OKLAHOMA CITY – Teacher pay and education funding are among the chief reasons former Oklahoma educators have left the classroom, according to a comprehensive survey released by the Oklahoma State Department of Education (OSDE). State Superintendent of Public Instruction Joy Hofmeister discussed the findings Mondayat a news conference at OSDE.
Hofmeister noted that 31 percent of the respondents indicated they would likely return to the classroom if teacher pay were increased – a net gain of thousands of additional educators in the classroom if the data were extrapolated.
“As our state continues suffering the effects of an unprecedented teacher shortage, Oklahoma cannot afford to ignore the results of this survey,” Hofmeister said. “Pay is no cure-all to staving off this shortage, but without regionally competitive compensation, we are trying to win a home run contest with one arm held behind our back.”
The survey was one of 40 recommendations made by the Teacher Shortage Task Force, a still-active panel that Hofmeister convened in September 2015. The Oklahoma Public School Resource Center (OPSRC), a member of that task force, funded the survey, which Oklahoma City-based polling firm Cole Hargrave Snodgrass & Associates conducted this past fall.
“It was important to partner with OSDE on this project, which has important implications for all education stakeholders,” said Brent Bushey, executive director of OPSRC. “Funding a survey of this scope would have been a challenge for OSDE, and we wanted to step up to make it happen.”
The survey was sent to a list of nearly 30,000 deliverable emails. Of that number, there were 7,546 completions. Survey results focused on the 5,487 respondents under the age of 65 with active teaching certificates who are not currently teaching in Oklahoma public schools. The large sample size yielded a margin of error of less than 1 percent.
The vast majority of respondents, 90 percent, said they believe other teachers were leaving the classroom because of low pay, with 55 percent strongly agreeing with that statement. In addition, a significant number indicated that being unable to make decisions related to instruction and impediments to practicing the art of teaching were important factors in leaving the classroom.
When asked for their individual reasons for leaving, one-third identified pay or a better opportunity as the chief reason. However, a number of other factors cited by respondents – including inadequate education funding, hiring difficulties, relocating out of state and personal reasons – can also be related to matters of teacher compensation.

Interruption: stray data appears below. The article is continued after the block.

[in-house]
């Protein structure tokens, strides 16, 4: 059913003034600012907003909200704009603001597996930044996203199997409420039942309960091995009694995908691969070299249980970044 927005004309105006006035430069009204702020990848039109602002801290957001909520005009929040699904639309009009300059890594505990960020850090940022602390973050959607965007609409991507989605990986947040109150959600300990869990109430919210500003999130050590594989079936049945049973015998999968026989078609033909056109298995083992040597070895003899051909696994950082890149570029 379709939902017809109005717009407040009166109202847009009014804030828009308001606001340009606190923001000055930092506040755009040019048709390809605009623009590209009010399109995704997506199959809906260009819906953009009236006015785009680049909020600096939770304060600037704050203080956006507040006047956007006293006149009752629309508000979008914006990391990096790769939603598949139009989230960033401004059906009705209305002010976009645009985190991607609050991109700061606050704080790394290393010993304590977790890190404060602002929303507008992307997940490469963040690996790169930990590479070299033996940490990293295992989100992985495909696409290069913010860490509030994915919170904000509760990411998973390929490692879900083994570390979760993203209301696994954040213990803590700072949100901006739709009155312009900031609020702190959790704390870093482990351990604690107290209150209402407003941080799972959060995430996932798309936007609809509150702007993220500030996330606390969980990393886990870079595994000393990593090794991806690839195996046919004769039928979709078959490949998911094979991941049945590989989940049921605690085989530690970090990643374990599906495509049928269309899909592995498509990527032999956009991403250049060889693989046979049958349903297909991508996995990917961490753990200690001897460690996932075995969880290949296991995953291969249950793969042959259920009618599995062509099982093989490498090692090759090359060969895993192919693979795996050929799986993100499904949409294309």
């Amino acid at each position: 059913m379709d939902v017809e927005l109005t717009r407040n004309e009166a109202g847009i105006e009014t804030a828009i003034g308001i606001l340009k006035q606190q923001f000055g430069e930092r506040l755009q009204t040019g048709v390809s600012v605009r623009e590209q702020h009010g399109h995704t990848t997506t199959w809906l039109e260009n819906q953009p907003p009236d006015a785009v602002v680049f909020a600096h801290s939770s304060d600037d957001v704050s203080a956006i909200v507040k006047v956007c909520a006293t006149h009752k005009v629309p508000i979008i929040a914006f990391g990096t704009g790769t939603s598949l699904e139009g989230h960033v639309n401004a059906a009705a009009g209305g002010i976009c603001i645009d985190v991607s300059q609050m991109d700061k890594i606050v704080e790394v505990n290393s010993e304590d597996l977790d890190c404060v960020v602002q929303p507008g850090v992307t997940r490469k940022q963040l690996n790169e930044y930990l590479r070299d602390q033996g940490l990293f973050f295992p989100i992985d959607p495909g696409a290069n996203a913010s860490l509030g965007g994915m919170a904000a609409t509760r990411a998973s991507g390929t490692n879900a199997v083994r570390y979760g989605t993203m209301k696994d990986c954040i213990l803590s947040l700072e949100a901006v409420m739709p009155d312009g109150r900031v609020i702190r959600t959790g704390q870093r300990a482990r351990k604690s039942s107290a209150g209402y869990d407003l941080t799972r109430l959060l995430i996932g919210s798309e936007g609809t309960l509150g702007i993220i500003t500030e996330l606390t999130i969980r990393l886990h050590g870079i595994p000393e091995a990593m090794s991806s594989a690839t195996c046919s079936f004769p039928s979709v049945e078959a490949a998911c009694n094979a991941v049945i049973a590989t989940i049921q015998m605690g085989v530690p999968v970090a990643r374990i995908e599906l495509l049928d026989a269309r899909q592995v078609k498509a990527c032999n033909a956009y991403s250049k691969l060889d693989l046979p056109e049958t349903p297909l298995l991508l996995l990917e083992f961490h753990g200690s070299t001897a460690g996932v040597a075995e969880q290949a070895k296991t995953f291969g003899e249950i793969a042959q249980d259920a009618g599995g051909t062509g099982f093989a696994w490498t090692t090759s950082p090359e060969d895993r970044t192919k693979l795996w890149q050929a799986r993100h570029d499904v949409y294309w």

The majority of respondents felt that from their first year in the classroom to their last, the quality of the work environment had deteriorated rather than improved. Nearly half (48 percent) believed it had deteriorated a great deal. When asked to identify why, more pointed to funding issues (17 percent) than low pay (15 percent) though again, the two may overlap.
In terms of certification type, the largest percentage of those who said pay was a primary reason for leaving were special education and secondary teachers.
Hofmeister said that finding is especially troubling.
“We have raised academic standards and expectations to give our students a competitive edge. We have a strong eight-year plan in place for education, but all of it depends on having well-supported teachers for our kids,” she said. “It is also alarming that our special education teachers are particularly pay sensitive, which does not bode well for serving our students with the greatest needs.”
Of particular interest among the survey results is the strong age line regarding pay sensitivity. Those under the age of 45 were more concerned about pay than older teachers. Forty-eight percent of respondents 18-24, 37 percent of those 24-34, and 36 percent of those 35-44 said that pay alone would be sufficient for them to return to the classroom.
Only in the age 18-24 category did more respondents indicate that pay alone, as opposed to more than pay, would bring them back to the classroom. Nonetheless, 31 percent of all those surveyed indicated that a pay increase would be sufficient to convince them to return.
“While the survey reveals that a number of factors attribute to the teacher shortage,” said Hofmeister, “it also confirms that increasing teacher pay is the single most effective first step to reducing the crisis and perhaps even convincing teachers who have left the field to return.”
To see the report, click here.